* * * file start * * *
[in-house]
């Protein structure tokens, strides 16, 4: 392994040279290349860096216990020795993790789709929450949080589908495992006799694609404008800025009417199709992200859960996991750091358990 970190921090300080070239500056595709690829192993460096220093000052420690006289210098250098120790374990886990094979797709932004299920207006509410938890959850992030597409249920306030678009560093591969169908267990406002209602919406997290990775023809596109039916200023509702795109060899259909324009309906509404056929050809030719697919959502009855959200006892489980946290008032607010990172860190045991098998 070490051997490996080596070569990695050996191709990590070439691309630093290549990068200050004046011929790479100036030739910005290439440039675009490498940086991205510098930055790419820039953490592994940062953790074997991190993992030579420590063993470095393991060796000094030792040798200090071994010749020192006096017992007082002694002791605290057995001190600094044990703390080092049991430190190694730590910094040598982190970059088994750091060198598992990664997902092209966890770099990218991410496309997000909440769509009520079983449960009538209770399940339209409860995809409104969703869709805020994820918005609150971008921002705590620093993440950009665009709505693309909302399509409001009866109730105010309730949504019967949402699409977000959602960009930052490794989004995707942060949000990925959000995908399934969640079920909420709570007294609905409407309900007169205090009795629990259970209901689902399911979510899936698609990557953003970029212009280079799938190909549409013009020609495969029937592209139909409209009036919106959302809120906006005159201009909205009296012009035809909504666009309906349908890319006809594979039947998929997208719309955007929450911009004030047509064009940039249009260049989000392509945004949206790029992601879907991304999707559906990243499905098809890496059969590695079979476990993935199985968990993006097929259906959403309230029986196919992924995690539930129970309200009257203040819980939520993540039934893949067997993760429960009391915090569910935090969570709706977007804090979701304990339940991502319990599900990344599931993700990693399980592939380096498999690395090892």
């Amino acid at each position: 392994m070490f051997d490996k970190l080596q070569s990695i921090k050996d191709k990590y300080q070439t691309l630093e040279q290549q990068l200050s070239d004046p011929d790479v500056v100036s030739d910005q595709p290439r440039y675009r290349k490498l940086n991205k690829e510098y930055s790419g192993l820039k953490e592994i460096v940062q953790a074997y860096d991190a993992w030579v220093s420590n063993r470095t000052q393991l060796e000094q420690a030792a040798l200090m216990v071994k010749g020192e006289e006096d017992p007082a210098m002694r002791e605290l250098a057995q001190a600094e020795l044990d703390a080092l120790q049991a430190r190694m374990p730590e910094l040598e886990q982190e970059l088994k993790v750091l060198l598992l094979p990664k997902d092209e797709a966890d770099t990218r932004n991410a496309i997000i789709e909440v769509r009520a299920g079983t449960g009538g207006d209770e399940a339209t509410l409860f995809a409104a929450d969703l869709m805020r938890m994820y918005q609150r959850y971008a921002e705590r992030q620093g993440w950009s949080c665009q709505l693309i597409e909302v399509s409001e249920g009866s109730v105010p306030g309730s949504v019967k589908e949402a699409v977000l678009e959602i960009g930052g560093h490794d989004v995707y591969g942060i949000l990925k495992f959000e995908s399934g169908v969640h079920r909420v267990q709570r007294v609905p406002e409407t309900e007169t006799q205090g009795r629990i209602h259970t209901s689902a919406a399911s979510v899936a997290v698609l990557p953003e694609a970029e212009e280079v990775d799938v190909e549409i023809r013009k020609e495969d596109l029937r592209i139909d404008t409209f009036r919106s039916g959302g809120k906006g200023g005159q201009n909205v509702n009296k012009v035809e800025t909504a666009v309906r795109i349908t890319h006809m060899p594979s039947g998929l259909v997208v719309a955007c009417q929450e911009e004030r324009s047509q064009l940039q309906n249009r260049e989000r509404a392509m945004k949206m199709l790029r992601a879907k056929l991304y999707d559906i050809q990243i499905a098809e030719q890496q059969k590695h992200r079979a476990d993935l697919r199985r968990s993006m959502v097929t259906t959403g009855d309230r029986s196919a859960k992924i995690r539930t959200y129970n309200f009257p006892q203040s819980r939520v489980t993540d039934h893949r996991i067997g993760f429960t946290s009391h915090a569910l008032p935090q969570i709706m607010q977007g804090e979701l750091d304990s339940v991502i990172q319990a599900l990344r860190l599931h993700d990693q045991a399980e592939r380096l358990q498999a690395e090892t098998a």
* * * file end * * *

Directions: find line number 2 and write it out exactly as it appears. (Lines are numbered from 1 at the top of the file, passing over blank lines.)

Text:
């Protein structure tokens, strides 16, 4: 392994040279290349860096216990020795993790789709929450949080589908495992006799694609404008800025009417199709992200859960996991750091358990 970190921090300080070239500056595709690829192993460096220093000052420690006289210098250098120790374990886990094979797709932004299920207006509410938890959850992030597409249920306030678009560093591969169908267990406002209602919406997290990775023809596109039916200023509702795109060899259909324009309906509404056929050809030719697919959502009855959200006892489980946290008032607010990172860190045991098998 070490051997490996080596070569990695050996191709990590070439691309630093290549990068200050004046011929790479100036030739910005290439440039675009490498940086991205510098930055790419820039953490592994940062953790074997991190993992030579420590063993470095393991060796000094030792040798200090071994010749020192006096017992007082002694002791605290057995001190600094044990703390080092049991430190190694730590910094040598982190970059088994750091060198598992990664997902092209966890770099990218991410496309997000909440769509009520079983449960009538209770399940339209409860995809409104969703869709805020994820918005609150971008921002705590620093993440950009665009709505693309909302399509409001009866109730105010309730949504019967949402699409977000959602960009930052490794989004995707942060949000990925959000995908399934969640079920909420709570007294609905409407309900007169205090009795629990259970209901689902399911979510899936698609990557953003970029212009280079799938190909549409013009020609495969029937592209139909409209009036919106959302809120906006005159201009909205009296012009035809909504666009309906349908890319006809594979039947998929997208719309955007929450911009004030047509064009940039249009260049989000392509945004949206790029992601879907991304999707559906990243499905098809890496059969590695079979476990993935199985968990993006097929259906959403309230029986196919992924995690539930129970309200009257203040819980939520993540039934893949067997993760429960009391915090569910935090969570709706977007804090979701304990339940991502319990599900990344599931993700990693399980592939380096498999690395090892």